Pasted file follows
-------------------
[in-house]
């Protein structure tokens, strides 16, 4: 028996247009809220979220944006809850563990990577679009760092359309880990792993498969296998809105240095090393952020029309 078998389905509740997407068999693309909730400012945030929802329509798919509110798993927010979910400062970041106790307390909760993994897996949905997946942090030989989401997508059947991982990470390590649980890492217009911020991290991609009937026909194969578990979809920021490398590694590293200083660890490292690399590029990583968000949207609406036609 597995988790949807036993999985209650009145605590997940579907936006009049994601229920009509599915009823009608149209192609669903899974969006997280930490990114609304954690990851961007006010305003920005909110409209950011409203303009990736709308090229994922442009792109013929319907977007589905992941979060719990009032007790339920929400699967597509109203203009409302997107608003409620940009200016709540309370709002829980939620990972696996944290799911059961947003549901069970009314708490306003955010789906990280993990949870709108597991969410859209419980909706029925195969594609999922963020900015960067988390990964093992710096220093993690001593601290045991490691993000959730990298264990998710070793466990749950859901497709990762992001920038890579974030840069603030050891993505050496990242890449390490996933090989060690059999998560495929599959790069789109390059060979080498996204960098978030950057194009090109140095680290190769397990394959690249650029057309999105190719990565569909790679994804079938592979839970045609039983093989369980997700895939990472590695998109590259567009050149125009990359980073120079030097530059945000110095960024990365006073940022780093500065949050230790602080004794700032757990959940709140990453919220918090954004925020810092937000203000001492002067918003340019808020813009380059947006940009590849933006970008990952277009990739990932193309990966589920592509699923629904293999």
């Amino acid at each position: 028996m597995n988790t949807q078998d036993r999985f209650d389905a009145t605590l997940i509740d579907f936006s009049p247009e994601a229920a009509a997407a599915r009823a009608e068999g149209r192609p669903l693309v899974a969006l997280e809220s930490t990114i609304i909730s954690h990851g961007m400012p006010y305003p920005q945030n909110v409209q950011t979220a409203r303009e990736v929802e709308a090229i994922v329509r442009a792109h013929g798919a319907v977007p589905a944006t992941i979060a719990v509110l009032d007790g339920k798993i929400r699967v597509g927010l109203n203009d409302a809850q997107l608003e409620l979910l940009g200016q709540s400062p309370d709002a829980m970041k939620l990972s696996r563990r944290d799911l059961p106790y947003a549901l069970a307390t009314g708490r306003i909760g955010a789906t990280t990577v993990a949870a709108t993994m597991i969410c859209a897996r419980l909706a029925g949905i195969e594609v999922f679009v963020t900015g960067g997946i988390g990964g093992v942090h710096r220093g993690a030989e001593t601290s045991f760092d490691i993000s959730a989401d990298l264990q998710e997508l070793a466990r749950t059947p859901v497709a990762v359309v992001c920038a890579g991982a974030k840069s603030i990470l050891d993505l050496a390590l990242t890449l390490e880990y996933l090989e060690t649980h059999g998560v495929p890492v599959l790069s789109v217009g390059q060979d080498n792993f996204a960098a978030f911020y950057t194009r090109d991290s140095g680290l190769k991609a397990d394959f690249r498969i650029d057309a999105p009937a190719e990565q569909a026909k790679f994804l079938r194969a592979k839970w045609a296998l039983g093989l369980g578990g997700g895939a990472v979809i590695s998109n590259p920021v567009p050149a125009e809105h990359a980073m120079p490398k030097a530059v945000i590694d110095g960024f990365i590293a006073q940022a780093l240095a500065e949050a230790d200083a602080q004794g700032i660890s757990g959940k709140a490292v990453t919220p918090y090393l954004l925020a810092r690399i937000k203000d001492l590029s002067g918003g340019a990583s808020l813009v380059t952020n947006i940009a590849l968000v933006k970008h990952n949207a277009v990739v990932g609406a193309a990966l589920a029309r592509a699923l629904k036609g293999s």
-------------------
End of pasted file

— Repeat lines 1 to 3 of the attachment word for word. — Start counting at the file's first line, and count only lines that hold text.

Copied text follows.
[in-house]
């Protein structure tokens, strides 16, 4: 028996247009809220979220944006809850563990990577679009760092359309880990792993498969296998809105240095090393952020029309 078998389905509740997407068999693309909730400012945030929802329509798919509110798993927010979910400062970041106790307390909760993994897996949905997946942090030989989401997508059947991982990470390590649980890492217009911020991290991609009937026909194969578990979809920021490398590694590293200083660890490292690399590029990583968000949207609406036609 597995988790949807036993999985209650009145605590997940579907936006009049994601229920009509599915009823009608149209192609669903899974969006997280930490990114609304954690990851961007006010305003920005909110409209950011409203303009990736709308090229994922442009792109013929319907977007589905992941979060719990009032007790339920929400699967597509109203203009409302997107608003409620940009200016709540309370709002829980939620990972696996944290799911059961947003549901069970009314708490306003955010789906990280993990949870709108597991969410859209419980909706029925195969594609999922963020900015960067988390990964093992710096220093993690001593601290045991490691993000959730990298264990998710070793466990749950859901497709990762992001920038890579974030840069603030050891993505050496990242890449390490996933090989060690059999998560495929599959790069789109390059060979080498996204960098978030950057194009090109140095680290190769397990394959690249650029057309999105190719990565569909790679994804079938592979839970045609039983093989369980997700895939990472590695998109590259567009050149125009990359980073120079030097530059945000110095960024990365006073940022780093500065949050230790602080004794700032757990959940709140990453919220918090954004925020810092937000203000001492002067918003340019808020813009380059947006940009590849933006970008990952277009990739990932193309990966589920592509699923629904293999």
């Amino acid at each position: 028996m597995n988790t949807q078998d036993r999985f209650d389905a009145t605590l997940i509740d579907f936006s009049p247009e994601a229920a009509a997407a599915r009823a009608e068999g149209r192609p669903l693309v899974a969006l997280e809220s930490t990114i609304i909730s954690h990851g961007m400012p006010y305003p920005q945030n909110v409209q950011t979220a409203r303009e990736v929802e709308a090229i994922v329509r442009a792109h013929g798919a319907v977007p589905a944006t992941i979060a719990v509110l009032d007790g339920k798993i929400r699967v597509g927010l109203n203009d409302a809850q997107l608003e409620l979910l940009g200016q709540s400062p309370d709002a829980m970041k939620l990972s696996r563990r944290d799911l059961p106790y947003a549901l069970a307390t009314g708490r306003i909760g955010a789906t990280t990577v993990a949870a709108t993994m597991i969410c859209a897996r419980l909706a029925g949905i195969e594609v999922f679009v963020t900015g960067g997946i988390g990964g093992v942090h710096r220093g993690a030989e001593t601290s045991f760092d490691i993000s959730a989401d990298l264990q998710e997508l070793a466990r749950t059947p859901v497709a990762v359309v992001c920038a890579g991982a974030k840069s603030i990470l050891d993505l050496a390590l990242t890449l390490e880990y996933l090989e060690t649980h059999g998560v495929p890492v599959l790069s789109v217009g390059q060979d080498n792993f996204a960098a978030f911020y950057t194009r090109d991290s140095g680290l190769k991609a397990d394959f690249r498969i650029d057309a999105p009937a190719e990565q569909a026909k790679f994804l079938r194969a592979k839970w045609a296998l039983g093989l369980g578990g997700g895939a990472v979809i590695s998109n590259p920021v567009p050149a125009e809105h990359a980073m120079p490398k030097a530059v945000i590694d110095g960024f990365i590293a006073q940022a780093l240095a500065e949050a230790d200083a602080q004794g700032i660890s757990g959940k709140a490292v990453t919220p918090y090393l954004l925020a810092r690399i937000k203000d001492l590029s002067g918003g340019a990583s808020l813009v380059t952020n947006i940009a590849l968000v933006k970008h990952n949207a277009v990739v990932g609406a193309a990966l589920a029309r592509a699923l629904k036609g293999s």